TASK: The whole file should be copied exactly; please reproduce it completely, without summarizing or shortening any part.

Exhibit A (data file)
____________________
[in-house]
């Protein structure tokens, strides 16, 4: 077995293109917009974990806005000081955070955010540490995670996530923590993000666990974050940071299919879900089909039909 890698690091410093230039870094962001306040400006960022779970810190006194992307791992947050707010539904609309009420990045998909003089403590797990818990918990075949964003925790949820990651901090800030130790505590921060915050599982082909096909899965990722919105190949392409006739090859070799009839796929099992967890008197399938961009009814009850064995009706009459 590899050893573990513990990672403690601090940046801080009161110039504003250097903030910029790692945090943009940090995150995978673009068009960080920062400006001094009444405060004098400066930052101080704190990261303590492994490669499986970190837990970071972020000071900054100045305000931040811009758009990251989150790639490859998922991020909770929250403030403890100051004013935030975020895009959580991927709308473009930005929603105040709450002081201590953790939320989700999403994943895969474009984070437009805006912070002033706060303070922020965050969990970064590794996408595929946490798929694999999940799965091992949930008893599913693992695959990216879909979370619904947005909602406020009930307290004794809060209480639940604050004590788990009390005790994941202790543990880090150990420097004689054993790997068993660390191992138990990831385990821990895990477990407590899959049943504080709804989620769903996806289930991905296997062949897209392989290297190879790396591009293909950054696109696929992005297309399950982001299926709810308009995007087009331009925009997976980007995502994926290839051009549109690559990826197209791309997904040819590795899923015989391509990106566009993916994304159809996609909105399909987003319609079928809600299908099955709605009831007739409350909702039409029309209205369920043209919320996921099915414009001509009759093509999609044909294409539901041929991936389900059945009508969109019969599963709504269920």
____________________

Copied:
[in-house]
């Protein structure tokens, strides 16, 4: 077995293109917009974990806005000081955070955010540490995670996530923590993000666990974050940071299919879900089909039909 890698690091410093230039870094962001306040400006960022779970810190006194992307791992947050707010539904609309009420990045998909003089403590797990818990918990075949964003925790949820990651901090800030130790505590921060915050599982082909096909899965990722919105190949392409006739090859070799009839796929099992967890008197399938961009009814009850064995009706009459 590899050893573990513990990672403690601090940046801080009161110039504003250097903030910029790692945090943009940090995150995978673009068009960080920062400006001094009444405060004098400066930052101080704190990261303590492994490669499986970190837990970071972020000071900054100045305000931040811009758009990251989150790639490859998922991020909770929250403030403890100051004013935030975020895009959580991927709308473009930005929603105040709450002081201590953790939320989700999403994943895969474009984070437009805006912070002033706060303070922020965050969990970064590794996408595929946490798929694999999940799965091992949930008893599913693992695959990216879909979370619904947005909602406020009930307290004794809060209480639940604050004590788990009390005790994941202790543990880090150990420097004689054993790997068993660390191992138990990831385990821990895990477990407590899959049943504080709804989620769903996806289930991905296997062949897209392989290297190879790396591009293909950054696109696929992005297309399950982001299926709810308009995007087009331009925009997976980007995502994926290839051009549109690559990826197209791309997904040819590795899923015989391509990106566009993916994304159809996609909105399909987003319609079928809600299908099955709605009831007739409350909702039409029309209205369920043209919320996921099915414009001509009759093509999609044909294409539901041929991936389900059945009508969109019969599963709504269920």